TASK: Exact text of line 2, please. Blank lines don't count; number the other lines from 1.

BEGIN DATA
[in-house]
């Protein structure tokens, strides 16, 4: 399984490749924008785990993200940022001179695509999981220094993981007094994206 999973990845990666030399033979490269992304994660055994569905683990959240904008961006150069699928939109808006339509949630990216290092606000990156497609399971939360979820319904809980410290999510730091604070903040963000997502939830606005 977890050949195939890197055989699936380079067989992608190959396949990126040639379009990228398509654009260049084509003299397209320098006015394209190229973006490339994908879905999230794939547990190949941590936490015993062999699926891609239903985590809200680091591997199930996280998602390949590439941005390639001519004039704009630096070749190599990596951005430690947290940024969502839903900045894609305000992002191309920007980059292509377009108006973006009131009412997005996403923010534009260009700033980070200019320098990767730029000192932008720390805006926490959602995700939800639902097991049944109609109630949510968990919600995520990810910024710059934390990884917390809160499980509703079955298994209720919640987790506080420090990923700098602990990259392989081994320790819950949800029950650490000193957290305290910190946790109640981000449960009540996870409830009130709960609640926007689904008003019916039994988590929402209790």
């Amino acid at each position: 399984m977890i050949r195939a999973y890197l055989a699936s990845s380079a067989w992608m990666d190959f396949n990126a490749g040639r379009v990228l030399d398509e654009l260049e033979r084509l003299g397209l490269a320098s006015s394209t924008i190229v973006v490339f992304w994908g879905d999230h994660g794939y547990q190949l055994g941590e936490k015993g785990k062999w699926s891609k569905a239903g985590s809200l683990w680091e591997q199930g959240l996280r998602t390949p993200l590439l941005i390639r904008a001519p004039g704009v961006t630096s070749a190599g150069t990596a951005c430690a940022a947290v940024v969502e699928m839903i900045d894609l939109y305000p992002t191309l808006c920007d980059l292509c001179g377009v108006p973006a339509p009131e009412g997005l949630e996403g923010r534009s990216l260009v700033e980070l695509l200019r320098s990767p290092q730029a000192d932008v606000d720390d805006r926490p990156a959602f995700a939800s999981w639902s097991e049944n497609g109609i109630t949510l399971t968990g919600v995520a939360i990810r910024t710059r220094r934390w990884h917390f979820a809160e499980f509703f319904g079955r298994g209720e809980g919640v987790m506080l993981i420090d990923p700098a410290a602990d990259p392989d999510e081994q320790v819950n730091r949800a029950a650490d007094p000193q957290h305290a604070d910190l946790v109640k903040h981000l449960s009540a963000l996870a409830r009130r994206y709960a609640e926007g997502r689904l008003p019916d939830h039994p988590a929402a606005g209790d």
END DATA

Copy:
């Protein structure tokens, strides 16, 4: 399984490749924008785990993200940022001179695509999981220094993981007094994206 999973990845990666030399033979490269992304994660055994569905683990959240904008961006150069699928939109808006339509949630990216290092606000990156497609399971939360979820319904809980410290999510730091604070903040963000997502939830606005 977890050949195939890197055989699936380079067989992608190959396949990126040639379009990228398509654009260049084509003299397209320098006015394209190229973006490339994908879905999230794939547990190949941590936490015993062999699926891609239903985590809200680091591997199930996280998602390949590439941005390639001519004039704009630096070749190599990596951005430690947290940024969502839903900045894609305000992002191309920007980059292509377009108006973006009131009412997005996403923010534009260009700033980070200019320098990767730029000192932008720390805006926490959602995700939800639902097991049944109609109630949510968990919600995520990810910024710059934390990884917390809160499980509703079955298994209720919640987790506080420090990923700098602990990259392989081994320790819950949800029950650490000193957290305290910190946790109640981000449960009540996870409830009130709960609640926007689904008003019916039994988590929402209790």